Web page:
Prof Ahmed suggested that there was a direct link from colonisation to immigration. Taking the examples of Britain in India and France in Algeria, Prof Ahmed suggested that the UK intended to mould Indian society whereas the French were focussed purely on suppression.

As evidence for this, the Prof mentioned the Macaulay Minute on Education in India which advocated funding a very western education system for the elites in India, with the long term goal of transforming the culture and worldview of the country.

In 1857 there was a violent Rebellion in India, which was put down equally harshly by the British. Prof Ahmed describes how the Muslim communities in India were asking themselves questions about their place in the sub-continent, especially as their Moghul empire was gone, their Emperor was in prison in Rangoon and their elites were no longer elite. Two main reactions emerged:

One was the emergence of the Deobandi movement, who felt that Islam was under threat and joined the mutineers.

The other was a movement by people like Syed Ahmed Khan who believed that Muslim society would not progress without the acquisition of western education and science and who sided with the British [although Khan also wrote a pamphlet blaming the British for causing the violence]. This movement resulted in colleges such as the Aligarh Muslim University, which aimed to provide students with a western technical education, combining faith with the ability to live in a pluralistic society.

Part of Aligarh University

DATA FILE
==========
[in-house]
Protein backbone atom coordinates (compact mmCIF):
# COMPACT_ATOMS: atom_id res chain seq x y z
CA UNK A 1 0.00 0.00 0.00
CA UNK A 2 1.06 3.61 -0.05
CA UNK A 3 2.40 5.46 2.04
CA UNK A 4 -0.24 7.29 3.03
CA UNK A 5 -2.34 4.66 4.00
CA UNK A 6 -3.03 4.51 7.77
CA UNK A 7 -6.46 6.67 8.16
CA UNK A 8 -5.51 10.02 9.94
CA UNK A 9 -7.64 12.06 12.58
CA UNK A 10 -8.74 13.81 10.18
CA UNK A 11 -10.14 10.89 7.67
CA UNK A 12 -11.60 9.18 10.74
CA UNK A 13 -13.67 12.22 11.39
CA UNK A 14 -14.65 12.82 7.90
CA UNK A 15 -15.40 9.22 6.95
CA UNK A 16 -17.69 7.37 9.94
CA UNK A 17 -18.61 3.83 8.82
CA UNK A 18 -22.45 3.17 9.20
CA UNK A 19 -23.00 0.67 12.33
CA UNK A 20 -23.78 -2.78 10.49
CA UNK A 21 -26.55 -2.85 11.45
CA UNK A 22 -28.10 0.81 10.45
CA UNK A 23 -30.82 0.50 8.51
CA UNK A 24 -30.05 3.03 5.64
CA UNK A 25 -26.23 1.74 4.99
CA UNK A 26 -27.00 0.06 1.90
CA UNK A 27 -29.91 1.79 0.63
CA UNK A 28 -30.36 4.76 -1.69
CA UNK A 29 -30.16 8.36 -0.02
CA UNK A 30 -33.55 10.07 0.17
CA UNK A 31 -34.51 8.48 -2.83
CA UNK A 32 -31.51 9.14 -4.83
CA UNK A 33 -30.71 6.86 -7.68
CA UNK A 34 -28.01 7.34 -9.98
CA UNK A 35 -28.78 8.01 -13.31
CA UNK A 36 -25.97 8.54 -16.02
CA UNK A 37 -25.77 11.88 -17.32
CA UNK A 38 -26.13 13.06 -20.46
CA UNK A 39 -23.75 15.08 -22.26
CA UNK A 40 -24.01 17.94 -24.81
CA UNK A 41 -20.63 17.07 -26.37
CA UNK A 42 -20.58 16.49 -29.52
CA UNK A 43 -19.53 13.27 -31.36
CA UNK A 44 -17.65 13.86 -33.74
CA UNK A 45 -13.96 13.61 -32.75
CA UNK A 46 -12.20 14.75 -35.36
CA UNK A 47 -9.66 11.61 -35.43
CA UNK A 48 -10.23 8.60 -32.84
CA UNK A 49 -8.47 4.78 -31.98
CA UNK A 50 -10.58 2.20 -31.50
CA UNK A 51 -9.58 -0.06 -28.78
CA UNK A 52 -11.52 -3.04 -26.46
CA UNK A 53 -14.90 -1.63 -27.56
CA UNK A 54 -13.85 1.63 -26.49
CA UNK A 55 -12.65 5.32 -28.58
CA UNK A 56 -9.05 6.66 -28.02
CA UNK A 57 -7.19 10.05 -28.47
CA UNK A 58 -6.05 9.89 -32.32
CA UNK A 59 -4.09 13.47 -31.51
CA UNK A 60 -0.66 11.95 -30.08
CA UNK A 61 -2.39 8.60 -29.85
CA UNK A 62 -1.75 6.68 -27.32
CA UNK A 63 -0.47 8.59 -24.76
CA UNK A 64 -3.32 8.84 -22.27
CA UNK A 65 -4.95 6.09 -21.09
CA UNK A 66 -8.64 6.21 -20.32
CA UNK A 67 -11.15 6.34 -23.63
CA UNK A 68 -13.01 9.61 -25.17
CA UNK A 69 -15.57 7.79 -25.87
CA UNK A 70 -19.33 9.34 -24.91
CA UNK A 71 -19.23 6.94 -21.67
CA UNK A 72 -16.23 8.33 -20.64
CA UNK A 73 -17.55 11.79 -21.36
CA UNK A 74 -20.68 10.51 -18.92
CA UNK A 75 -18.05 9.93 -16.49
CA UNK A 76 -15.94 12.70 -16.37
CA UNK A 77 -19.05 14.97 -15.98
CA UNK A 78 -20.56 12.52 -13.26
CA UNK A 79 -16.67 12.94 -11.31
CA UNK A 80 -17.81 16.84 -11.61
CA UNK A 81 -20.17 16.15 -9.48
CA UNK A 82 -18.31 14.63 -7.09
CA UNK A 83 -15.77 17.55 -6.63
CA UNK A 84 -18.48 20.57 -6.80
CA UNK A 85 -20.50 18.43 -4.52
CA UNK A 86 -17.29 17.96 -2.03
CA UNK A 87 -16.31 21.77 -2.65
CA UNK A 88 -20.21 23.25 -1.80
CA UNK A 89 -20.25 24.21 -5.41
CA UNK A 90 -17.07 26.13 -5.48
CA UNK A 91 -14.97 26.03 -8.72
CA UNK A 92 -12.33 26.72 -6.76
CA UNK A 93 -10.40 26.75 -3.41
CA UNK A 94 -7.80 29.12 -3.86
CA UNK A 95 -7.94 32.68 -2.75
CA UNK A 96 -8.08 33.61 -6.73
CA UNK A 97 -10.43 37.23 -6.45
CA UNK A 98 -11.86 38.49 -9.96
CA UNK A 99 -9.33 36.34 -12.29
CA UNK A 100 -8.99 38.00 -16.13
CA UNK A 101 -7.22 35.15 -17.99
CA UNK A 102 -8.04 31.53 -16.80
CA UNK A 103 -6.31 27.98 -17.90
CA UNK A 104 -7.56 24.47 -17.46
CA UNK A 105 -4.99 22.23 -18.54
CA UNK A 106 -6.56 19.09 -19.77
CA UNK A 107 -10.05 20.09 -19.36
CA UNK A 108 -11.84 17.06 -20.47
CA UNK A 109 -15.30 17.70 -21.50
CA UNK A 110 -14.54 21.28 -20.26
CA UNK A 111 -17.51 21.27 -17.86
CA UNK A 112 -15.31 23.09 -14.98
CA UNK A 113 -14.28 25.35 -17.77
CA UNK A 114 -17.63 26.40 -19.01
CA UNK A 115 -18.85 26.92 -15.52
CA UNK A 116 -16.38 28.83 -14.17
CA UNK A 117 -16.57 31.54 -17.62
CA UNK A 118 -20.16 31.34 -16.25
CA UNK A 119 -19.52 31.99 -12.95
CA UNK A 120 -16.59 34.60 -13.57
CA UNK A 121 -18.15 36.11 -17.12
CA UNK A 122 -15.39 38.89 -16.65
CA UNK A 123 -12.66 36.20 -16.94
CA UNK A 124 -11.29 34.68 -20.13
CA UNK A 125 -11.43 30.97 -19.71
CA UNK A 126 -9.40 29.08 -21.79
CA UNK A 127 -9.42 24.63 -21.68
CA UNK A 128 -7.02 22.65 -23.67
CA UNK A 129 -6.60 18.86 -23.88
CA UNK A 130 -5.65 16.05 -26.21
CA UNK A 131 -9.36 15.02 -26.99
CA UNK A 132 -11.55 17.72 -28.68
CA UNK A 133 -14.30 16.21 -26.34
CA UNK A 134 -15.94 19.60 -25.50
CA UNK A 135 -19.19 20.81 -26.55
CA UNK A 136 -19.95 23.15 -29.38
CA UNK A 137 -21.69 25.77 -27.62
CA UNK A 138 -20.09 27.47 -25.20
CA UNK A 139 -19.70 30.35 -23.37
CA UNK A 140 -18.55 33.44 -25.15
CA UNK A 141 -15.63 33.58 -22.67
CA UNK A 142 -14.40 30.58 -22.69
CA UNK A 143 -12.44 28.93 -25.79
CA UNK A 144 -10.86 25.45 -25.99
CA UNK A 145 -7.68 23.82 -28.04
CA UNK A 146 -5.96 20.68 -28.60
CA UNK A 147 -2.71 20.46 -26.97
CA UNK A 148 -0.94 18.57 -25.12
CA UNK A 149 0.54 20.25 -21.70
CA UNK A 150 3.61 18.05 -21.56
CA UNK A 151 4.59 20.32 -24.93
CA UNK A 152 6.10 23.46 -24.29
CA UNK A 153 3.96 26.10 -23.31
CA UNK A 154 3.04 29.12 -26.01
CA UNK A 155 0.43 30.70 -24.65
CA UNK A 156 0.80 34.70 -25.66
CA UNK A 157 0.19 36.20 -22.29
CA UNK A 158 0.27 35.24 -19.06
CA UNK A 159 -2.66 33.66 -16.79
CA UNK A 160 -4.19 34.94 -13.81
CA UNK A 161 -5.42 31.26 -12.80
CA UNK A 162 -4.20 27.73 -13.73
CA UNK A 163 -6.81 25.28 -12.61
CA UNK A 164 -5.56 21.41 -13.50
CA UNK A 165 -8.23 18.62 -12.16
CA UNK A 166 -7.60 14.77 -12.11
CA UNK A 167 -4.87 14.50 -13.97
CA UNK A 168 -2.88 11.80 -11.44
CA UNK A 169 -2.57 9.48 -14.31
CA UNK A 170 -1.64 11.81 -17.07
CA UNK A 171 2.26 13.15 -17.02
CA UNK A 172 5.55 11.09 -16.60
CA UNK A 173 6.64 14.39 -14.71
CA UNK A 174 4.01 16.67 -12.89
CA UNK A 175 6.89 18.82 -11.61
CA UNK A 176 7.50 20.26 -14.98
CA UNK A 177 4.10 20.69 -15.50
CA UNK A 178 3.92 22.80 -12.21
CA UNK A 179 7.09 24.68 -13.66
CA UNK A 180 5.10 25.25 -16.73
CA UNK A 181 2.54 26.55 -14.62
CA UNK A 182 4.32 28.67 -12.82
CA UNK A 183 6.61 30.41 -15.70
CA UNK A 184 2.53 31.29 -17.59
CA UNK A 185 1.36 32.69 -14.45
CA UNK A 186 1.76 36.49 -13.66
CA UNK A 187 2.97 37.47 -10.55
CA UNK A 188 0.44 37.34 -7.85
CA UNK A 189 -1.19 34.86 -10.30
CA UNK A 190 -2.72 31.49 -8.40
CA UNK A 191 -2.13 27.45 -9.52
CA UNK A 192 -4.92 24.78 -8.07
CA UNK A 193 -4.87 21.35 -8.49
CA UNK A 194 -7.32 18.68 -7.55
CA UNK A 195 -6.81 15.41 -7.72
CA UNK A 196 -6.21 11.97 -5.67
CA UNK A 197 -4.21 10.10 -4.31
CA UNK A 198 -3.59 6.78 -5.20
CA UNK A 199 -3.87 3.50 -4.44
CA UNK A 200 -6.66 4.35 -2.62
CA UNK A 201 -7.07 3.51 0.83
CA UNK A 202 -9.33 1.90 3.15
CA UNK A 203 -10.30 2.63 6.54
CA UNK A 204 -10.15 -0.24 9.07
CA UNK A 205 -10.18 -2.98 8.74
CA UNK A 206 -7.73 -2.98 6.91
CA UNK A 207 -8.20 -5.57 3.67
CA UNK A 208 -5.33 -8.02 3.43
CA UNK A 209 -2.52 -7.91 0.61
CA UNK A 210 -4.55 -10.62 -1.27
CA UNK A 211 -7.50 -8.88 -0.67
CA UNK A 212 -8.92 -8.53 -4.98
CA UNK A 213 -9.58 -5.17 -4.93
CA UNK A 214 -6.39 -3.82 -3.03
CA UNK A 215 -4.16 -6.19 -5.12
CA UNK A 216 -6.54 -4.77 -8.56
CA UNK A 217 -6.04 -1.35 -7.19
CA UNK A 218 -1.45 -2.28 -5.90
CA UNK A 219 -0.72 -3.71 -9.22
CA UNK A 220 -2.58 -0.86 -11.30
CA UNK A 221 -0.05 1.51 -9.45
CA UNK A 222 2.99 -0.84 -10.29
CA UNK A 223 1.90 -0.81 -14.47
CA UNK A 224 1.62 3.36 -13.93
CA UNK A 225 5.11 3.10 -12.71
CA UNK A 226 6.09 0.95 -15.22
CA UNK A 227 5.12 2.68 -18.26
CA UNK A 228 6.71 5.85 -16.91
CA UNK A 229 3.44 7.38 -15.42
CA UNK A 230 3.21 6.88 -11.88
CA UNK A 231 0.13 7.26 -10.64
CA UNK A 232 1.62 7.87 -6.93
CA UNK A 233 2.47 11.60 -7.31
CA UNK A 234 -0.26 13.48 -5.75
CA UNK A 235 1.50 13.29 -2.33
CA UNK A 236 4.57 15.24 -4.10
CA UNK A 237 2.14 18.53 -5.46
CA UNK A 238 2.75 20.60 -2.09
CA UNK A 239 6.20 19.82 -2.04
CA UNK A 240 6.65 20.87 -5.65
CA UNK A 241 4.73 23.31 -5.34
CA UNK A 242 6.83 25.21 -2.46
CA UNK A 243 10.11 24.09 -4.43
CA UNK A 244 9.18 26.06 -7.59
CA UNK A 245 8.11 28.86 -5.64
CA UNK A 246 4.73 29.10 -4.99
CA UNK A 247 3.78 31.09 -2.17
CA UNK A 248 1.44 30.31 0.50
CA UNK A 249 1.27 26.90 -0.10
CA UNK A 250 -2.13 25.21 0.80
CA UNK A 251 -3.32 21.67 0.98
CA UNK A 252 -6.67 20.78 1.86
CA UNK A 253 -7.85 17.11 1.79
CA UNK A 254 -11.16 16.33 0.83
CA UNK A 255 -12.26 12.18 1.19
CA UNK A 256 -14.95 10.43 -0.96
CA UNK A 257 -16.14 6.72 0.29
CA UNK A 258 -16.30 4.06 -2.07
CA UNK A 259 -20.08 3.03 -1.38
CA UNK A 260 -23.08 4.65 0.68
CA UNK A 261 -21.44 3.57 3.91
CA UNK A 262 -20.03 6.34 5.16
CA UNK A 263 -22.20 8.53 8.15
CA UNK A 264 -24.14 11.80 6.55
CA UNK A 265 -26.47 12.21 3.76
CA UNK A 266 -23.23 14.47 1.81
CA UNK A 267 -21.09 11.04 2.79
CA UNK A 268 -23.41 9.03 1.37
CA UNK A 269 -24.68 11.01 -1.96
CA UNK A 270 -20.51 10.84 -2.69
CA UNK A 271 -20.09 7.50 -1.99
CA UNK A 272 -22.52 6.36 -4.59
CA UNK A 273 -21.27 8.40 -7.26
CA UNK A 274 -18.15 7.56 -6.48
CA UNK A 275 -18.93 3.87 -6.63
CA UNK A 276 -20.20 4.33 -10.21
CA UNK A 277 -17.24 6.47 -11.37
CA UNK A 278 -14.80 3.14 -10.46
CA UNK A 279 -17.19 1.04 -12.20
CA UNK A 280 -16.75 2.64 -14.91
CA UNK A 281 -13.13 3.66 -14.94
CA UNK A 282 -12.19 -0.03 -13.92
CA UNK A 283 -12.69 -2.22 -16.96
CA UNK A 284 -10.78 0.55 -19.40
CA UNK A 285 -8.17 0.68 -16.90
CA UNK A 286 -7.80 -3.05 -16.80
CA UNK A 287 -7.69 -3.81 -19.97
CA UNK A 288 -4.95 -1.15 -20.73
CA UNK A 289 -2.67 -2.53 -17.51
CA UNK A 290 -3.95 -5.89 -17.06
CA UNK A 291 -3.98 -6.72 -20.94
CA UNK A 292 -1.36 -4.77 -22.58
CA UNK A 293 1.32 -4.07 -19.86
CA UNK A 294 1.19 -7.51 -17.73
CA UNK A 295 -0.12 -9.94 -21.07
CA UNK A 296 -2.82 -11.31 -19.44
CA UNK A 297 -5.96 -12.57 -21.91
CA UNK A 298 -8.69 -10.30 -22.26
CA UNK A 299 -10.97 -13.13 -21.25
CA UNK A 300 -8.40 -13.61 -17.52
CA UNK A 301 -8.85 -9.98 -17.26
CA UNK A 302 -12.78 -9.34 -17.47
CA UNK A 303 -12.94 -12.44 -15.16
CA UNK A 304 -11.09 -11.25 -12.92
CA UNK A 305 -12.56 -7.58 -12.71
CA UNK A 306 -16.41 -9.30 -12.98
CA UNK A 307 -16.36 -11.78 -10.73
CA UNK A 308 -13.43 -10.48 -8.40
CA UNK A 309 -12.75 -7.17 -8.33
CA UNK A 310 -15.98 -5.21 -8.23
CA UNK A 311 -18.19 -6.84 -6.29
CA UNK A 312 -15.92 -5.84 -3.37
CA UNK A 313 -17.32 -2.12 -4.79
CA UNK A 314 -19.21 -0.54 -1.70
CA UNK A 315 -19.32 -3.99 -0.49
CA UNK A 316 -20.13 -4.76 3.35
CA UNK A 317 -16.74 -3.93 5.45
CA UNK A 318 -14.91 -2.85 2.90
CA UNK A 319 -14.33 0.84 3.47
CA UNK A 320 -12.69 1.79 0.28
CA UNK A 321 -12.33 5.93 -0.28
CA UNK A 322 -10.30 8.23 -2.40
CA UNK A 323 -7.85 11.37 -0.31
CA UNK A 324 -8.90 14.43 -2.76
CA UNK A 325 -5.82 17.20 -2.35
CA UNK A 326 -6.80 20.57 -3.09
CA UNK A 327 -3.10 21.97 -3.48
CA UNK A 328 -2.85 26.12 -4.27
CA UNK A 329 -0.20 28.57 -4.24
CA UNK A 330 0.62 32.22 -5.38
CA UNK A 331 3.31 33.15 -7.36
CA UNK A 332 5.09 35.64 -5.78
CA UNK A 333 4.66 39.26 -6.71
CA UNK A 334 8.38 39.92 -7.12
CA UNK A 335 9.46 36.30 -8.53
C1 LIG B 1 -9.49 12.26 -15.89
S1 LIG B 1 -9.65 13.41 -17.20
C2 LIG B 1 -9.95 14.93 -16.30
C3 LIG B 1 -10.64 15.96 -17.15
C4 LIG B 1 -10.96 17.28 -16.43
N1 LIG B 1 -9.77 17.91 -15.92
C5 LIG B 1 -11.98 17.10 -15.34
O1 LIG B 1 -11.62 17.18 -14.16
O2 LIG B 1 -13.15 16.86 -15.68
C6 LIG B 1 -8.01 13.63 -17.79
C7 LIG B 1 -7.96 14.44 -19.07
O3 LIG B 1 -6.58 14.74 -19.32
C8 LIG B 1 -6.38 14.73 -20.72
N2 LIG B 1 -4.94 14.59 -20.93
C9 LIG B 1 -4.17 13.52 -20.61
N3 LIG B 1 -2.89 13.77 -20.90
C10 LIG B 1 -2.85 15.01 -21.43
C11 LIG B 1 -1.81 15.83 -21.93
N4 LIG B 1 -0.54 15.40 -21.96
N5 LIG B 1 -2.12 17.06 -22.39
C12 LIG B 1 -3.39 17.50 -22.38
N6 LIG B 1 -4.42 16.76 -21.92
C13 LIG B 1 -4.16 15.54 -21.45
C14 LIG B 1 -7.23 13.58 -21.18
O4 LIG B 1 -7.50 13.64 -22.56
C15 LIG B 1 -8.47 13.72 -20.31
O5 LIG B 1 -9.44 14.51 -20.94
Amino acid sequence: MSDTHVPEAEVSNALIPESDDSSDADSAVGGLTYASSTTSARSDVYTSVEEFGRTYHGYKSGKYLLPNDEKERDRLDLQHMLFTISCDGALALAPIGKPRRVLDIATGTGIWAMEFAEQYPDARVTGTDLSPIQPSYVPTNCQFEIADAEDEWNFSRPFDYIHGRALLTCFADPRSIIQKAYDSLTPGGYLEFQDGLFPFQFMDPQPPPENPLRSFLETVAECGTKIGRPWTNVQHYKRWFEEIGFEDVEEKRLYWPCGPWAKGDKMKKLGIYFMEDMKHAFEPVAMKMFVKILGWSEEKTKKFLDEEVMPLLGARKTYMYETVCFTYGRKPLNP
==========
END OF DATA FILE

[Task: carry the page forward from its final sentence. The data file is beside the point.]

Prof Ahmed’s message to the Muslim community in the UK was to consider the reality of living as Muslim Europeans – that they need to be much louder and clearer in rejecting any form of violence, with no “buts”. And this has to be done by the leaders, because the majority population is not convinced that Muslims are condemning violence enough.

The Prof added that Muslims need to stop living in cocoons; they need to bring something to the table; to learn about local cultures; to build on links of Muslim historical figures.

And Muslims needed to understand that the majority population have rights too, because of their history in the land.

Prof Ahmed’s message to the host community was that Europe needs to challenge, unequivocally, acts of racism. The continent does not have to look far back to see the warnings of what happens when racism is allowed unchecked. Furthermore, Prof Ahmed can see in his own country of Pakistan how the targeting of one minority can grow if not challenged into the targeting of another minority , then another.

Prof Ahmed added that the problem of the hostile media was something that needed to be resolved by the majority community, suggesting that constantly projecting a minority community in a negative light encourages violence and prejudice.

Related Content
Are you a Type 1 or Type 2 Person
Proof that activism works
Positive Muslim Stories
Some ideas for finding common ground with wider society

Image sources
Bangladesh, Idaho, Morocco, Essex, Averroes, Palatine, Vienna, Alagarh